I believe it is, in part, because of the two dynamics I just suggested: the savior complex and the feeling of failure when they couldn’t save a marriage. When a couple gets divorced, it means all of the church’s teaching and effort didn’t work. It wasn’t effective. They interpret the divorce to mean the church failed, and that’s embarrassing. They fear it is contagious. If this couple gets away with divorce, it will set precedence, and everyone will be wanting a divorce for frivolous reasons. Why, some women might even claim abuse just to get divorced and find a new man!

But if a woman comes in already divorced, the savior complex kicks into gear, and they can reach out and love on her because she doesn’t represent failure to them. In fact, they can feel good about what an awesome church they are while the church that kicked her out is the one in the wrong. Yes, apart from the radical gospel of Jesus Christ at work in our lives, this is how human nature plays itself out, even in the church.

What Can an Emotional Abuse Victim Do (or not do) When Her Church Rejects Her?

What You CAN’T Do

  • You can’t control the environment or beliefs of a particular church or set of churches.
  • You can’t control the attitudes and beliefs and behavior of church leaders and the ones who follow them.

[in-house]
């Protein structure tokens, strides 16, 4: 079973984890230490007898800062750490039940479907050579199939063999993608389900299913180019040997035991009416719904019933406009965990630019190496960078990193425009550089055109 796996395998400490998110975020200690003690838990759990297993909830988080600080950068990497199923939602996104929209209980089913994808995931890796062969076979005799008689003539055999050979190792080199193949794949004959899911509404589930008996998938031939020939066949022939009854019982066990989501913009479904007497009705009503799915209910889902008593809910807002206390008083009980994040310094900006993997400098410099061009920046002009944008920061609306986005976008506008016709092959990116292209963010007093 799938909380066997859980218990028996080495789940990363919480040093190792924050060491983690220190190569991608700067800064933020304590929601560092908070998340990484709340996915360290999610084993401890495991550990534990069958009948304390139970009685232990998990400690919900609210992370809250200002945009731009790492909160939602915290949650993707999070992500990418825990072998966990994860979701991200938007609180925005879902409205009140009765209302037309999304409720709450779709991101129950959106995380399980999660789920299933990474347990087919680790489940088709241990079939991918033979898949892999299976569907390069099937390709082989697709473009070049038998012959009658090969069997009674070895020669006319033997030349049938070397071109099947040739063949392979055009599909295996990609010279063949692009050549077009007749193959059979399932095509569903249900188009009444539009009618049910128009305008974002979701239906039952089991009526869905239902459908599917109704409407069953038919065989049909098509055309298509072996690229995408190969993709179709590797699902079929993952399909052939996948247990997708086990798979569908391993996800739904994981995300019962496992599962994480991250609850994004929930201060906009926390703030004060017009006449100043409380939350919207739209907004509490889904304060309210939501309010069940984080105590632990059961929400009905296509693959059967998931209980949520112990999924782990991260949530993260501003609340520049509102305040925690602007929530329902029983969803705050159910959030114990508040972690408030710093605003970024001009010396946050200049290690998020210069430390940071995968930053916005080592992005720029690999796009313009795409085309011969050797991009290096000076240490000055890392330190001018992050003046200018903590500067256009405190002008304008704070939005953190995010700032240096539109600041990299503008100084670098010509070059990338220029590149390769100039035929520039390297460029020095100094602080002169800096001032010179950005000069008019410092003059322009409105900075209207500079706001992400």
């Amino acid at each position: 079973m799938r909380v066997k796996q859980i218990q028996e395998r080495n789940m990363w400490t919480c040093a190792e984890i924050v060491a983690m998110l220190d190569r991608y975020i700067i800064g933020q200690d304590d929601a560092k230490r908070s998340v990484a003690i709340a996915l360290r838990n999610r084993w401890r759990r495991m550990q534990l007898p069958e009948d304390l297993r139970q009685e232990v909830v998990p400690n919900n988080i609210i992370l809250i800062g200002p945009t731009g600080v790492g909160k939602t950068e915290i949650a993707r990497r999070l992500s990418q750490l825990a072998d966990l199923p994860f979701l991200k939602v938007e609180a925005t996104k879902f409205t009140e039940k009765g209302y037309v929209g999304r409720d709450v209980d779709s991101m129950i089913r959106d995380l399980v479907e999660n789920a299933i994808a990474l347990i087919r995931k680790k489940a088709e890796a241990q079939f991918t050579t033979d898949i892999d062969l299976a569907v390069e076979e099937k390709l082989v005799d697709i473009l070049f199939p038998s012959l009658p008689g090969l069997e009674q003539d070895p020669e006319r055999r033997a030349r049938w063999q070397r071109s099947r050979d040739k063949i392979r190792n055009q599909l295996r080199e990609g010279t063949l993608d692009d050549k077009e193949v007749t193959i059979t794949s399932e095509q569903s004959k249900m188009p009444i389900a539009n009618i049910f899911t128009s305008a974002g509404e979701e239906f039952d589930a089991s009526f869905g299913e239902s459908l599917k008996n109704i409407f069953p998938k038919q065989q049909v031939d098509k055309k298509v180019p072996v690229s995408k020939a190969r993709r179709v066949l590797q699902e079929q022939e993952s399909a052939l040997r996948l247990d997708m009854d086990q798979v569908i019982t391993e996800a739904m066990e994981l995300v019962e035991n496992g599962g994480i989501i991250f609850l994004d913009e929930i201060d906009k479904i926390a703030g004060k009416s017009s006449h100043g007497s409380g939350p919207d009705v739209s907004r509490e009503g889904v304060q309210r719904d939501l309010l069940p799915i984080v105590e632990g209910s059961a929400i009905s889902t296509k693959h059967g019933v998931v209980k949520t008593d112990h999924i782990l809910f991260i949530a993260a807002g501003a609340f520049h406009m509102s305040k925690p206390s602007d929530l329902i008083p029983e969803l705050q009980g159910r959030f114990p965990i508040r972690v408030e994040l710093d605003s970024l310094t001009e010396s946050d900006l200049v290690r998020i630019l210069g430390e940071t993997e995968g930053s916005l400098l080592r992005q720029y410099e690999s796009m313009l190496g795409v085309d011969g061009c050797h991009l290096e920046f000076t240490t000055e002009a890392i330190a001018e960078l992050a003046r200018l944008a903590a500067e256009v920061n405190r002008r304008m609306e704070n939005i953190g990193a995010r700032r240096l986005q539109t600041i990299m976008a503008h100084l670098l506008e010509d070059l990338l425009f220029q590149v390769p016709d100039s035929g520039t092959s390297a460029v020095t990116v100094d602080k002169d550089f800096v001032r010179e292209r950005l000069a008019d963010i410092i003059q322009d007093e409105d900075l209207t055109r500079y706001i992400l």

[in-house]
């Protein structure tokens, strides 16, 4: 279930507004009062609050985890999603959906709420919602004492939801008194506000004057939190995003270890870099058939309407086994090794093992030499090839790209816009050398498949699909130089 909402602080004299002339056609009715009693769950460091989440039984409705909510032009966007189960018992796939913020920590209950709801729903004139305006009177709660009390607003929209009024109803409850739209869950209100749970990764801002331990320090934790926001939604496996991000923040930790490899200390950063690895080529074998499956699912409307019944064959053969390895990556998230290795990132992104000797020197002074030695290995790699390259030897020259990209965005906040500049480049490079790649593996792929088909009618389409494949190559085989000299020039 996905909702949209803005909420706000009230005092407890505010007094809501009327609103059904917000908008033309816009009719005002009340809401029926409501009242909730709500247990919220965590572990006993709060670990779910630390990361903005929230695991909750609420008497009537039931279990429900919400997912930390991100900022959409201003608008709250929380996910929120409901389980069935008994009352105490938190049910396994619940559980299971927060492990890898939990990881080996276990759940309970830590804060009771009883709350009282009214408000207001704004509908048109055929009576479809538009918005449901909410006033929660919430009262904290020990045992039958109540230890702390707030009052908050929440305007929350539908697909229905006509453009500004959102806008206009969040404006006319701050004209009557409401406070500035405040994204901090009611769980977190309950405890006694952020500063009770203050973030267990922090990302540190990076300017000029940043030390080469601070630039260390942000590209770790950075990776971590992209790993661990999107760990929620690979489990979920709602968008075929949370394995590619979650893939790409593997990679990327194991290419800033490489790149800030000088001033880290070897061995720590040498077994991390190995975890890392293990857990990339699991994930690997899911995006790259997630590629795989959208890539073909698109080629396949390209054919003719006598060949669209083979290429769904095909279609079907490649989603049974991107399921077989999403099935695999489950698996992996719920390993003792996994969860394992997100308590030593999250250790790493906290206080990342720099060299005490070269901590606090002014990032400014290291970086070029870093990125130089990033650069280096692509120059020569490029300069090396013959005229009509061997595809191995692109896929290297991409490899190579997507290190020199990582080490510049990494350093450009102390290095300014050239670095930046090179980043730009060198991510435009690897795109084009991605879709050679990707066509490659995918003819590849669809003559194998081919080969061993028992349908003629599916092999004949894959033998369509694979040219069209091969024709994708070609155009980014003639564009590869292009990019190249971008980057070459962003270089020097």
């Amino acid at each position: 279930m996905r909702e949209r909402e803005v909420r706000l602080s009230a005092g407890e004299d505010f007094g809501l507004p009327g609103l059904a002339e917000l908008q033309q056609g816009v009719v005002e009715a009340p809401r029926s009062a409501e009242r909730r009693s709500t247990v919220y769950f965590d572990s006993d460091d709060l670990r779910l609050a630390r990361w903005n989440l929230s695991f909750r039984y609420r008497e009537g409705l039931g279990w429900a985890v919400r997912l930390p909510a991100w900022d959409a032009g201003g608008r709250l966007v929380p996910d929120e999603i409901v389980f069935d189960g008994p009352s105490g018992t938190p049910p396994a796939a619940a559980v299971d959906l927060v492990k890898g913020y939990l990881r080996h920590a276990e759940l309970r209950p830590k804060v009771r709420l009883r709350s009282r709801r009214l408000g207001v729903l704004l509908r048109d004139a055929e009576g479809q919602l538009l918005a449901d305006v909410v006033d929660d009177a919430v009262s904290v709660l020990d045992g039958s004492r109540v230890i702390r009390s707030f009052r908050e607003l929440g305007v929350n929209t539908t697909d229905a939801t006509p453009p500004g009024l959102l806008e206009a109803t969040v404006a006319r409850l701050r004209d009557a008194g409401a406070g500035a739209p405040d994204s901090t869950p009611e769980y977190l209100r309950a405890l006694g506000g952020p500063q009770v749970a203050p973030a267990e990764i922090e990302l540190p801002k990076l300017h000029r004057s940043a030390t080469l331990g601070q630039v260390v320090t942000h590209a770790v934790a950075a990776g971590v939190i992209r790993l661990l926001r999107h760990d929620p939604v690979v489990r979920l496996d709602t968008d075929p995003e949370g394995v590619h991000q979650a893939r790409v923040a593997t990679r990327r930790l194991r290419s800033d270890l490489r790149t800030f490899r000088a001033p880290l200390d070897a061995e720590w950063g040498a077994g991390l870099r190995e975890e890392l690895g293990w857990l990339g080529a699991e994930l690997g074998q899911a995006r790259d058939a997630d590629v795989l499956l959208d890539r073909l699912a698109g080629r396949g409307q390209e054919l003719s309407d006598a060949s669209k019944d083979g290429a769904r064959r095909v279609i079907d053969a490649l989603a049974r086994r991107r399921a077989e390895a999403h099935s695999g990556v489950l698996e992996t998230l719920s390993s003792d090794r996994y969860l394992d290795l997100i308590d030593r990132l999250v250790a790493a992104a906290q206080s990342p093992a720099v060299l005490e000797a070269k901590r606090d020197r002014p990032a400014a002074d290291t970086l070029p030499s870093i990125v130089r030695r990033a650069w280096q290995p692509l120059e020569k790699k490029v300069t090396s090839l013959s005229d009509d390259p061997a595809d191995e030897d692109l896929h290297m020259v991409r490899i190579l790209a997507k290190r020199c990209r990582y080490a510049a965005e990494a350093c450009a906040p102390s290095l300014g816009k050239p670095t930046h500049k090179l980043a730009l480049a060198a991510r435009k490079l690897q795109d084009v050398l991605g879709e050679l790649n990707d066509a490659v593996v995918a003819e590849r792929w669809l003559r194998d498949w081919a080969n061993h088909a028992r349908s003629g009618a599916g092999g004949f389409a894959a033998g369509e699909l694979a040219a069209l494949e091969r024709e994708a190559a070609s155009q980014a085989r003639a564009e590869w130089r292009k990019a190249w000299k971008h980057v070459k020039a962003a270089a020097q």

• You can’t control what people choose to believe about you as a person or the choices you’ve had to make for your life and the lives of your children.
  • You can’t change people’s minds.
  • You can’t make people believe your story.
  • You can’t be anyone’s savior.
  • You can’t change an abusive church into a safe church.

This means it’s not in your best interest to argue or attempt to convince them. Say your piece, and let the chips fall where they may. Their reaction and response says nothing about you. But it will give you a tremendous amount of helpful information about them.

What you CAN Do

  • You can share your experience.
  • You can choose to stay in or leave a church.
  • You can answer honest questions.
  • You can refuse to answer questions designed to bait or trap you.
  • You can choose to heal apart from that particular religious community.
  • You can find new Christian friends who act more like Jesus.
  • You can heal from spiritual control and abuse.

A large part of this article has been taken from chapter six from my book, Is It Me? Making Sense of Your Confusing Marriage: A Christian Woman’s Guide to Hidden Emotional and Spiritual Abuse. You can now get my book in paperback, Kindle, and Audible versions on Amazon.

Fly Free,


Flying Free Sisterhood

An online coaching, education, and support community for women of faith in destructive relationships.